The Vickers Wellesley was not an obvious and/or well known bomber of the Second World War - which should be pressed home by the "you'd think I'd remember something like this" effect of its appearance. Single engine mid-size bombers were already passing out of favor at the end of the inter-war period for the simple fact that they're very, very slow. Therefore, even a "modern" monoplane one with light weight is not really a good idea - the fact its predecessor/prototype for government contract was a biplane *and won* (1930) is probably a statement on just how hard everyone else was pushing the envelope - which is to say, less than you'd expect.

The Wellesley is most significant for being the first production plane built by Vickers with the "basket-weave" geodetic aluminum rib construction that was later put to use in the famous Wellington. Below, a picture of the wing structure after damage...

...and the tail section of a Wellington:

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This setup has extraordinary strength, light weight, and is very difficult to destroy - the plane, that is - it couldn't stop a bullet from hitting the crew worth anything. It was originally developed by the genius Sir Barnes Wallis (known for the dambuster bomb, the "Grand Slam", and many other things) for use in airships. One thing it makes harder, though, is the proper locating of access to the outside. The strength of the fuselage depends on being a complete tube as much as possible, so making bomb bays is hard work. Or, it would be, if they'd really tried on the Wellesley. They didn't. In the picture below, you will see two streamlined pods under the wings - these are external bomb bays. Yeah...

You will notice that in the desert combat picture of the Wellesley, it does not have full canopies. Nor does this one (actually flying with a forward canopy, but open):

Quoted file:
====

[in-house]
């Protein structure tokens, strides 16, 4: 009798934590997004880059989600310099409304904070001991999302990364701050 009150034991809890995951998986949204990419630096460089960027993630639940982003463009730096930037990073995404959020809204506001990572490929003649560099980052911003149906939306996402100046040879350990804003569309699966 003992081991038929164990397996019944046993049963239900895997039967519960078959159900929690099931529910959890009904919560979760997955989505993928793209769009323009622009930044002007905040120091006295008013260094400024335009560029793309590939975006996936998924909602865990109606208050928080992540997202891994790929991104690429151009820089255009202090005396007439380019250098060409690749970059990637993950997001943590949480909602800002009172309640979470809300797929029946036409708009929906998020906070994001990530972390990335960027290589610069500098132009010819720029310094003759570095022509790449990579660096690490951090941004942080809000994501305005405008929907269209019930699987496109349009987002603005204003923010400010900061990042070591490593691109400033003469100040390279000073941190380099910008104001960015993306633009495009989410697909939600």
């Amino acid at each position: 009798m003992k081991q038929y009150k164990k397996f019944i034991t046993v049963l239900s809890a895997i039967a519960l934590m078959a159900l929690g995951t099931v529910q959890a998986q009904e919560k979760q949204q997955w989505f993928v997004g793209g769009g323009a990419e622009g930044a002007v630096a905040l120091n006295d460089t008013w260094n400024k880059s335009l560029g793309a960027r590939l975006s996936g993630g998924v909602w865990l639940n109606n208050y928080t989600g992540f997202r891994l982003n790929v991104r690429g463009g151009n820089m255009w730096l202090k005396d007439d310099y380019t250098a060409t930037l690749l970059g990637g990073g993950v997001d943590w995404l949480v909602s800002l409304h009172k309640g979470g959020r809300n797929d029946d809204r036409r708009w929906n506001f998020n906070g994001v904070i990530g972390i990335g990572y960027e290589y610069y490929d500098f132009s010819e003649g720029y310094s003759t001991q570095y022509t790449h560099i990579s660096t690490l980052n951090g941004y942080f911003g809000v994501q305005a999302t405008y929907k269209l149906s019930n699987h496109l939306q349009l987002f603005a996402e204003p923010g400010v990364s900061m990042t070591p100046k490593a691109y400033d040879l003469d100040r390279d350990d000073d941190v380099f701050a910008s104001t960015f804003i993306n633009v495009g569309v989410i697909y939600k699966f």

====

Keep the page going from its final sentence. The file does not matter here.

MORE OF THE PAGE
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One assumes that much like some of the planes used in the south Pacific, it was much too hot to try to fly low altitude missions in the sun anyway - and it's not like the Wellesley was fast enough for that to make a big difference (cruise, 180mph). Having a rear gun position - also helpful, and worth a little bit of breeze.

By the outbreak of WWII, almost all the Wellesleys were out of service or shunted off out of sight, so their combat action took place in North Africa against the Italians - a forgotten campaign if ever there was one. One was lost to the man who was to become the top biplane ace of WWII (yes, really a thing that happened), flying a Fiat C.R. 42 Falco:

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There is one aspect in which the Wellesley excelled, however: range. A flight of modified Wellesleys flew non-stop from Egypt to Australia in 1938, a distance record that would not be broken until after the war, and which is still unbroken for a single-engine aircraft *today*.

Pictures - respective Wikipedia articles other than cutaway (airwar.ru, probably scanned from Avions) and Wellington tail section (albumwar2, presumed public domain).